Shared Narratives

Friday was one of the most special days so far this year for me.  It came at a busy time of year.  I leave for Haiti again in less than a week.  The weekend after I return from Haiti, I’m attending the Families in Global Transition conference in DC and covering it in a journalistic capacity.  The Wednesday after the conference is a print deadline at work, and not long after is our next trip to Haiti.

And right before all of this came Friday.  On Friday, the director of the study abroad program visited the United States and gave the convocation message at my alma mater.  The college also planned to hold a reception in the evening for him.  I hadn’t seen him since June 2011 when we left Italy, but for nearly all 23 of us who were in the program that semester, his vision for the program shaped who we are today.  So much so that several of my classmates booked flights to come in specifically for his stateside visit.

Friday morning I had forgotten about the talk he was scheduled to give at convocation.  Sitting in Starbucks with my computer, I popped onto Facebook for a quick work break and saw the Global Education Office of my school posting a reminder.  I looked at the clock: 10 AM.  If I drove fast, I could still make it to the talk.  It took about a half second for me to decide to do it–one of the blessings of choosing my own hours and working remotely.

In the 30 minute talk that he gave, I was reminded of all of the things that had shaped that semester and have continued to shape my life–from the importance of traveling abroad to the significance of community to the privilege of listening to and valuing other people’s lives.  It was amazing to see how much a semester could continue to shape my entire worldview after graduating from college.

I couldn’t physically write fast enough to capture every word that came out of his mouth (and I was admittedly partially distracted by the vibrant images of frescoes and Francis of Assisi on the screen behind him), but the phrase that continually returned to me was a “shared narrative.”  The entire community that we constructed in Italy during that semester abroad was a shared narrative.  Each of our 23 lives made it up–the good, the bad, the ugly, the funny.  We made a semester that was bigger than us.  But even more shocking was how we were part of a shared narrative beyond our semester.  The Italy program continued to exist even after we left, and has continued to build relationships with the town that houses it in a way that we never could have imagined during the spring we were there in 2011.  We were part of a shared narrative that expanded beyond time and space.  And that’s pretty cool.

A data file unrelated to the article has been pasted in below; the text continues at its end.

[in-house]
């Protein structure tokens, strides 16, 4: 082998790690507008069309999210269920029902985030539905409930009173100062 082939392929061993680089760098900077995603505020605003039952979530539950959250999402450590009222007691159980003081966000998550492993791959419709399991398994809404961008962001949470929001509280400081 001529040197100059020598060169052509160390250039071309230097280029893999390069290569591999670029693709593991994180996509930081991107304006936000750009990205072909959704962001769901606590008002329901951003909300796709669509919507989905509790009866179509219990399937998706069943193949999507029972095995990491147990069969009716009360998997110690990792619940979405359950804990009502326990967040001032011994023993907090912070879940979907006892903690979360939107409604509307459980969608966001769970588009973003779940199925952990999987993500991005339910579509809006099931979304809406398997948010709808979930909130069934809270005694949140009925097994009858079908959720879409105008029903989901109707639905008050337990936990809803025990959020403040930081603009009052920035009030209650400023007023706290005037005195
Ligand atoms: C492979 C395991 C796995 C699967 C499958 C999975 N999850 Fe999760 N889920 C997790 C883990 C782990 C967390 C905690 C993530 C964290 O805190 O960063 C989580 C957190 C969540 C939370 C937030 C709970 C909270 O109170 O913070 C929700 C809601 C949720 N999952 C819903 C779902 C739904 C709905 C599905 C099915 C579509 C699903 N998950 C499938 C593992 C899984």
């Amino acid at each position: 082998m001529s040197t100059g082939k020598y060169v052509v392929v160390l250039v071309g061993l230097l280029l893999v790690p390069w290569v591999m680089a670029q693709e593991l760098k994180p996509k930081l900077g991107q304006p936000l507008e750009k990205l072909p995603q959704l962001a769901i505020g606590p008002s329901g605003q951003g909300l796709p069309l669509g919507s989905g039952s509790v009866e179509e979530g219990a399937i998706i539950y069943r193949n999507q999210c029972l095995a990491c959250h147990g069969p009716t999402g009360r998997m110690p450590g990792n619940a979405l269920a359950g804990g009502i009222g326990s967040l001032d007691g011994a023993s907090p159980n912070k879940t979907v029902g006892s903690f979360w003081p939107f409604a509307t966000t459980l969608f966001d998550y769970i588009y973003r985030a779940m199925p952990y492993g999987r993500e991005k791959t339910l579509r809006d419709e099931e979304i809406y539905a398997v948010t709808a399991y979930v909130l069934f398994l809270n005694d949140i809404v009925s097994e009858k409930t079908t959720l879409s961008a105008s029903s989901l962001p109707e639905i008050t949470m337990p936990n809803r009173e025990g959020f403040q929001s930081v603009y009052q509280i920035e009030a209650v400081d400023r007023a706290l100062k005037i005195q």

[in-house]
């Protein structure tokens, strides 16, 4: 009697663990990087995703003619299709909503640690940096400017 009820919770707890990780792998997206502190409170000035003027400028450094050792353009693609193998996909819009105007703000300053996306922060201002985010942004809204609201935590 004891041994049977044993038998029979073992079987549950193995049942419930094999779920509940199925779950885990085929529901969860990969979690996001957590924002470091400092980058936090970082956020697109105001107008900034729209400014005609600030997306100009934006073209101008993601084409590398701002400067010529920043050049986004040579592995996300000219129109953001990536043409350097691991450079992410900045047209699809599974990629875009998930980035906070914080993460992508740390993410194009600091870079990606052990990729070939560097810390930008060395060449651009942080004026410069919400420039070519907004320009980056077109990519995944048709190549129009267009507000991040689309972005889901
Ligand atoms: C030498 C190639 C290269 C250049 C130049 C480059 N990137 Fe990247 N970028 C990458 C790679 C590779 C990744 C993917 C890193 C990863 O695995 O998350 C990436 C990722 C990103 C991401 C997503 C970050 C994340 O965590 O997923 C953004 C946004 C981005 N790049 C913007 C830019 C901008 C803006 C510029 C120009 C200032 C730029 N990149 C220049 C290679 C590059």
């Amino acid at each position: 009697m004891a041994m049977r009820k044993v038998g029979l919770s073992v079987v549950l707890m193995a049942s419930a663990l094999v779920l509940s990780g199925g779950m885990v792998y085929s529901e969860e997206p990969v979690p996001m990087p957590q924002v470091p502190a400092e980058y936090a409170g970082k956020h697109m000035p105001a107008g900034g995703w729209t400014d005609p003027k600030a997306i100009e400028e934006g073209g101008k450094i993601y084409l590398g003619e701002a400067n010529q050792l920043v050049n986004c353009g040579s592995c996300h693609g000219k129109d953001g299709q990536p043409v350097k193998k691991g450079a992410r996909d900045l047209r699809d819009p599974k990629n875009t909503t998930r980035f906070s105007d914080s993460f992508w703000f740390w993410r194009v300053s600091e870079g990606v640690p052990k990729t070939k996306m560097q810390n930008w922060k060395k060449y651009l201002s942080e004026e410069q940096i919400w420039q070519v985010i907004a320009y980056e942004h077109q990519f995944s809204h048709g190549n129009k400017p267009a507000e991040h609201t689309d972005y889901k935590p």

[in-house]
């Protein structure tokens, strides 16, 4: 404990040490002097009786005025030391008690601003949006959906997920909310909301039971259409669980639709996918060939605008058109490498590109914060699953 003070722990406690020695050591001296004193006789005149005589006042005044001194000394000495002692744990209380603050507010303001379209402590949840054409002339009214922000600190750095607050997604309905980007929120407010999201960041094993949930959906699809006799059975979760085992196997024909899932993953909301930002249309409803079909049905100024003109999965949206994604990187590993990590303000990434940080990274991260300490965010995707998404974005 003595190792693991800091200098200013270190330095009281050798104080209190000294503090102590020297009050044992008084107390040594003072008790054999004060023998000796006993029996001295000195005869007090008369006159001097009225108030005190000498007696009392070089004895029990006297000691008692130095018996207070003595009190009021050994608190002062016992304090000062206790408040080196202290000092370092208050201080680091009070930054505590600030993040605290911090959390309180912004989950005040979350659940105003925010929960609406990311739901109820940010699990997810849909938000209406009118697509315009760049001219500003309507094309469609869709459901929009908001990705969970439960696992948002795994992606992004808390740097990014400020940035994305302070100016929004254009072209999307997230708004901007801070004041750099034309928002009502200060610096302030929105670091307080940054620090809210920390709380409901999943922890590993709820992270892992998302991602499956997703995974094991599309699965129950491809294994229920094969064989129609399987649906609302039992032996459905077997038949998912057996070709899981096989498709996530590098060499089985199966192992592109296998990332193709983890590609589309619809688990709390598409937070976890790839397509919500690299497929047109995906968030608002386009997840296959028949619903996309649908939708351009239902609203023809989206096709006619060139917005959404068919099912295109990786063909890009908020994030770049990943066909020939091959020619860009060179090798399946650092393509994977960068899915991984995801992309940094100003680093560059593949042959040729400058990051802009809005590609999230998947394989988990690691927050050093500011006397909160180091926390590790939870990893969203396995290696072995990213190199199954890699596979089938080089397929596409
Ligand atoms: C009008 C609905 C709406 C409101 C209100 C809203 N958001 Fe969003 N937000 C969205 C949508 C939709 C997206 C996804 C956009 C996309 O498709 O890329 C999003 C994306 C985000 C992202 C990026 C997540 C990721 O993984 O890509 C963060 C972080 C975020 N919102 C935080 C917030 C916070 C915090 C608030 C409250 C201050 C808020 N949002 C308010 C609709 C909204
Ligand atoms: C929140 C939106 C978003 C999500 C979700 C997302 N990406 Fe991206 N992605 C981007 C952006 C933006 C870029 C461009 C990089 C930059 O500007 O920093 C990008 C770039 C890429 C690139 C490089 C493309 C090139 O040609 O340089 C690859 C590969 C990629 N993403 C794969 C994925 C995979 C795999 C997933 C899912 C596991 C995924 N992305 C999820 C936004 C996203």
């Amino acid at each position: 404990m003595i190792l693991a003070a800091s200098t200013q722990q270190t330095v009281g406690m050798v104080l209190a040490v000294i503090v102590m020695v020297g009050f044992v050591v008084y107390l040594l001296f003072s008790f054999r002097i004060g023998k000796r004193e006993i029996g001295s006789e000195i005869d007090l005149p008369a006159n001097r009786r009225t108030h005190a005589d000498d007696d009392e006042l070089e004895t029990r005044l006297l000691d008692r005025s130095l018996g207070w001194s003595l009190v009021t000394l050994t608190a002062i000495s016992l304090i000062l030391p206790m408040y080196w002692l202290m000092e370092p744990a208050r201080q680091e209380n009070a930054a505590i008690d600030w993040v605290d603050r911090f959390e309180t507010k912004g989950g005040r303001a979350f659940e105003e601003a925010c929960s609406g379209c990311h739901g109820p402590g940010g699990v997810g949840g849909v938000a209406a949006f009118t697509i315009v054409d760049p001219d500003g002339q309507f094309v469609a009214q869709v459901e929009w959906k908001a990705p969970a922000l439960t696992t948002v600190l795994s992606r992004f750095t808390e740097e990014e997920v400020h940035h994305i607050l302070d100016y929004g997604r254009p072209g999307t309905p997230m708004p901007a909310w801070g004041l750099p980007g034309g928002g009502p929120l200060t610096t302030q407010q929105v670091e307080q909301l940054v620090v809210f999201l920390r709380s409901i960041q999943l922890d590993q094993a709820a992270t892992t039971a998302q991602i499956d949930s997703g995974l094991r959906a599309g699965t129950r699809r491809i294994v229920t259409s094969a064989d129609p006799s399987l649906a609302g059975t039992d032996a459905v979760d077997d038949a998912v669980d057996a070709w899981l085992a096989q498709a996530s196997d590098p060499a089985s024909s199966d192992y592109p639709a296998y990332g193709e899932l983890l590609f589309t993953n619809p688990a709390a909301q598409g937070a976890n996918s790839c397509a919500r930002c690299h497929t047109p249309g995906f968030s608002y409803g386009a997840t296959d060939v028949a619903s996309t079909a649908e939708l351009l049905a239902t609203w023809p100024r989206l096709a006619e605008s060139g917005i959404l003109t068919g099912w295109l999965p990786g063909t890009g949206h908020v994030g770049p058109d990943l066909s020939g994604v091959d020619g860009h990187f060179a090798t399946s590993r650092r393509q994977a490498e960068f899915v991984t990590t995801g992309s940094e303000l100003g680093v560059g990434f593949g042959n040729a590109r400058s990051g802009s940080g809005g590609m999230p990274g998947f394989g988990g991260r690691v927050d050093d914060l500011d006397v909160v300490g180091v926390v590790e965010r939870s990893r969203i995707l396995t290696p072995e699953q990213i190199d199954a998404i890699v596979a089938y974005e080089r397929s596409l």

Today I had the opportunity to Skype with the three other writers that will be attending the Families in Global Transition conference in March.  I’ve never met them.  I’ve never met any of the people who will be attending the conference.  But we will all be or have been expats in some capacity or another.  As I listened to Jo Parfitt, the publisher coaching us, speaking about the conference and her vision for the conference, I was humbled to discover that I had unknowingly become a part of another shared narrative.  This conference gives a voice to expats in a way that very few other occasions can.  The number of researchers there and people who will benefit from this conference connects the global community in a way that expands beyond a single acquaintance.  By writing about this conference, I get to give a voice to this narrative.  I don’t own the narrative–but I get to be part of it and give words to it for other people to read.  That’s pretty cool too.

So wherever you are, don’t be afraid to be part of a shared narrative.  It might not be the narrative you want, or expected.  But  you’re part of it.  Remember that you don’t own the narrative.  You get to help construct it, but you don’t own it.  Let it be greater than you.


Leave a Reply

Fill in your details below or click an icon to log in: Logo

You are commenting using your account. Log Out /  Change )

Google+ photo

You are commenting using your Google+ account. Log Out /  Change )

Twitter picture

You are commenting using your Twitter account. Log Out /  Change )

Facebook photo

You are commenting using your Facebook account. Log Out /  Change )


Connecting to %s